A big improvement this gives me is that I can make small fixes like fixing typos or links or adding missing attributes to posts without needing to have full environment to make website builds. This was somewhat of an issue with the old setup because it had not been maintained well so it was hard for me to make changes to the website with anything but my main laptop.

Now I can even make the changed directly through GitHub’s UI and get it deployed. Or clone the repository on any computer, make a fix and deploy that.

Another major improvement this new flow made possible for me was to prepare blog post releases in a git branch, then make a pull requests and all I need now to publish my post is to merge the PR from GitHub’s UI and I can do that on mobile which opens up a lot of new opportunities for me. During this month, at times I’ve had 3 PRs ready for publishing as I’ve written blog posts ready to wait for daily publishing.

Using global data files with Eleventy

My original build didn’t do much with global data files. However, when building a new site for one of my communities, I used them extensively since I wanted a more data-driven build for that site. Then I built a small example/starter kit for a friend with them: https://github.com/Hamatti/minimal-11ty-json-example. And when I started doing this rewrite, I decided to use them way more.

A big part of that is that they enable me to create a system that can then later be replaced with a CMS integration if I so desire.

/uses page example

One example of these is my /uses page. Instead of writing all that in Markdown or HTML, I created a JSON file with a structure that looks like this:

    "categoryName": "Software & Services",
    "items": [
        "name": "Mozilla Firefox",
        "description": "My main browser choice is Firefox. I want to avoid Google's products as much as I can and Safari never hit off. As an Mozilla alumnus I also have an emotional connection with the Firefox community.",
        "url": "https://www.mozilla.org/en-US/firefox/new/"
        "name": "VS Code",
        "description": "I use VS Code as one of my code editors.",
        "icon": "editor",
        "url": "https://code.visualstudio.com/"
        "name": "vim",
        "description": "I use vim as another of my code editors.",
        "icon": "editor",
        "url": "https://www.vim.org/"
        "name": "Notion",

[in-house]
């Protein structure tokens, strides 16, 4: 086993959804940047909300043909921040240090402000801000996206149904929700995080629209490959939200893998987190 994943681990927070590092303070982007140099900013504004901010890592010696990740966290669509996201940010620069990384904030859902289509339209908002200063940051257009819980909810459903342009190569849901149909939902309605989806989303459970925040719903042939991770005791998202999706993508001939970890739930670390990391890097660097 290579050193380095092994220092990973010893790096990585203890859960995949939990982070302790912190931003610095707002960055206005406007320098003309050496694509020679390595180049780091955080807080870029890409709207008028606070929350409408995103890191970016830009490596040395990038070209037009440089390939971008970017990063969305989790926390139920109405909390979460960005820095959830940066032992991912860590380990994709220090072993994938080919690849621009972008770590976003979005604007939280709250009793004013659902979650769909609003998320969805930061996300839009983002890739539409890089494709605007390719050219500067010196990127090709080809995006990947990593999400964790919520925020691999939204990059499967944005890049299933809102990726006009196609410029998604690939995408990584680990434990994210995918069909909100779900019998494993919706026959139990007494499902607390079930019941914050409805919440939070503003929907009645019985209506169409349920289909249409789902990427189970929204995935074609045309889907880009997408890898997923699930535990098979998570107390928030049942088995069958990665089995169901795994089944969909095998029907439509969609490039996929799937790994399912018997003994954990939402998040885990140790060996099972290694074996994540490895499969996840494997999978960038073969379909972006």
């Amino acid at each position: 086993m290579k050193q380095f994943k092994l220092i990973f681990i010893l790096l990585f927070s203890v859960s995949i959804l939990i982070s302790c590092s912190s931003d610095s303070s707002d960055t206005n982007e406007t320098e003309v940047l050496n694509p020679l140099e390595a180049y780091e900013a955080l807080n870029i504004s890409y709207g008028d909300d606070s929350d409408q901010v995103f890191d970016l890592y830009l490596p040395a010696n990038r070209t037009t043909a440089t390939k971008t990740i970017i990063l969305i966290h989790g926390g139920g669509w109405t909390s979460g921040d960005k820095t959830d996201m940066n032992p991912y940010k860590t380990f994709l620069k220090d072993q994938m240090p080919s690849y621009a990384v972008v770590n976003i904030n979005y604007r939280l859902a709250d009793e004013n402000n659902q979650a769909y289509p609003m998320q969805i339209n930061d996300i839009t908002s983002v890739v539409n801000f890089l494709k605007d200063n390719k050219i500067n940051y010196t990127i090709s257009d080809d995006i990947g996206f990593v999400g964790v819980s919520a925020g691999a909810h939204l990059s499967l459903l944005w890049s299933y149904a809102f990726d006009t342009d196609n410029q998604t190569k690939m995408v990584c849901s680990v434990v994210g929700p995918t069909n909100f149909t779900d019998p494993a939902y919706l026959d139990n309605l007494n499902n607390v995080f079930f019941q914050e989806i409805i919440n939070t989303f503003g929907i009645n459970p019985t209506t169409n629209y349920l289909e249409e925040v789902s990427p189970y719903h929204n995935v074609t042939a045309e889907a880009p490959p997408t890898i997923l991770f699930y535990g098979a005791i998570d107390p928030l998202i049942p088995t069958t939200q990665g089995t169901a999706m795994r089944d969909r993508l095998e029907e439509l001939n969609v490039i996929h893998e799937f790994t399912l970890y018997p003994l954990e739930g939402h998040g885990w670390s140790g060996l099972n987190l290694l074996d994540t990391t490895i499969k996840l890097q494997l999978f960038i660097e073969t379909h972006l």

"description": "My main (and one of many) note taking app/service. I keep mostly long-term planning stuff there and do most of my daily note-taking with either a physical notebooks or iPad.",
        "url": "https://notion.so"

It’s an array of categories and each category has a categoryName and items and each item contains stuff, of which most is optional. I then populate my page from these with a Nunjucks file:

layout: layouts/base.njk
title: /uses page

<section id="uses">
  <h1>/uses page</h1>
  <p>Inspired by many other developer's <a href="https://uses.tech/" target=_blank>/uses pages</a>, here's some of my daily tools.</p>

    {% for category in uses %}
        {% for item in category.items %}
              {% if item.url %}
                  <a class="external-link" href="{{item.url}}" target=_blank>{{ item.name }}</a>
              {% else %}
                <strong>{{ item.name }}</strong>
              {% endif %}
            <p>{{item.description | safe}}</p>
        {% endfor %}
  {% endfor %}

Now, if I ever feel the need to manage this data in other means than manually writing a JSON file, I can manage it with some kind of JSON editor client or replace it with an API connection, as long as the output JSON matches the format.

And to make that JSON creation faster inside VS Code, I created a custom snippet for the project:

  "/uses new entry": {
    "scope": "json",
    "prefix": "uses",
    "body": [
      "{\"name\": \"$1\", \"description\": \"$2\", \"url\": \"$3\"}"
    "description": "Add new entry to /uses JSON"